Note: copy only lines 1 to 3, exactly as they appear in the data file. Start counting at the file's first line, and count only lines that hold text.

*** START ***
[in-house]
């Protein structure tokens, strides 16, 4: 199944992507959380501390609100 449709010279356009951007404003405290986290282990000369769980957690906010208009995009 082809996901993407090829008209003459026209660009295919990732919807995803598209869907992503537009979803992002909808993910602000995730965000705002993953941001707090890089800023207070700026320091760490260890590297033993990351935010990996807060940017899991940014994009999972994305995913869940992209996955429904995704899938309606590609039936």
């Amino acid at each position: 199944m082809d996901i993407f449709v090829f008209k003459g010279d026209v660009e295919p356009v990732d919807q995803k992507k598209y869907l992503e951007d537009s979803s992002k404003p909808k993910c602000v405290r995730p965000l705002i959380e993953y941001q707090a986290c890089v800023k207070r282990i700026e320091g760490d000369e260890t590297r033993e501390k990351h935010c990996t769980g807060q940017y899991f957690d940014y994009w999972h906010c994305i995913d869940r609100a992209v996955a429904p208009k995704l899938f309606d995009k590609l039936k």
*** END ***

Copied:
[in-house]
């Protein structure tokens, strides 16, 4: 199944992507959380501390609100 449709010279356009951007404003405290986290282990000369769980957690906010208009995009 082809996901993407090829008209003459026209660009295919990732919807995803598209869907992503537009979803992002909808993910602000995730965000705002993953941001707090890089800023207070700026320091760490260890590297033993990351935010990996807060940017899991940014994009999972994305995913869940992209996955429904995704899938309606590609039936």
């Amino acid at each position: 199944m082809d996901i993407f449709v090829f008209k003459g010279d026209v660009e295919p356009v990732d919807q995803k992507k598209y869907l992503e951007d537009s979803s992002k404003p909808k993910c602000v405290r995730p965000l705002i959380e993953y941001q707090a986290c890089v800023k207070r282990i700026e320091g760490d000369e260890t590297r033993e501390k990351h935010c990996t769980g807060q940017y899991f957690d940014y994009w999972h906010c994305i995913d869940r609100a992209v996955a429904p208009k995704l899938f309606d995009k590609l039936k």